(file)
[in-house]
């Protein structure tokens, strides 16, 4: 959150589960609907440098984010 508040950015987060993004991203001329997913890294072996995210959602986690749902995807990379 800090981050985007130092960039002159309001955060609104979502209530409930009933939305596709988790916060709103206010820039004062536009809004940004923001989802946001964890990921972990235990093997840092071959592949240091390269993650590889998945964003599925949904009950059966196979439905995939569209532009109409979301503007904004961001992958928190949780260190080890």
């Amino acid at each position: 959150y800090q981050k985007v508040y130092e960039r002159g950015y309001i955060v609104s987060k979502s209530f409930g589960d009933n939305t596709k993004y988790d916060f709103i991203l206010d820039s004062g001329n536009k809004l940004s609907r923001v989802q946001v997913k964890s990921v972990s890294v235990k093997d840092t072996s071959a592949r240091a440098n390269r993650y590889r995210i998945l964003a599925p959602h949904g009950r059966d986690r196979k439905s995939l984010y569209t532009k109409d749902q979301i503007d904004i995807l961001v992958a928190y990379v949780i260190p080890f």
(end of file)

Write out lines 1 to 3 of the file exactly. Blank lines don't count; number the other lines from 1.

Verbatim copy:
[in-house]
């Protein structure tokens, strides 16, 4: 959150589960609907440098984010 508040950015987060993004991203001329997913890294072996995210959602986690749902995807990379 800090981050985007130092960039002159309001955060609104979502209530409930009933939305596709988790916060709103206010820039004062536009809004940004923001989802946001964890990921972990235990093997840092071959592949240091390269993650590889998945964003599925949904009950059966196979439905995939569209532009109409979301503007904004961001992958928190949780260190080890």
């Amino acid at each position: 959150y800090q981050k985007v508040y130092e960039r002159g950015y309001i955060v609104s987060k979502s209530f409930g589960d009933n939305t596709k993004y988790d916060f709103i991203l206010d820039s004062g001329n536009k809004l940004s609907r923001v989802q946001v997913k964890s990921v972990s890294v235990k093997d840092t072996s071959a592949r240091a440098n390269r993650y590889r995210i998945l964003a599925p959602h949904g009950r059966d986690r196979k439905s995939l984010y569209t532009k109409d749902q979301i503007d904004i995807l961001v992958a928190y990379v949780i260190p080890f």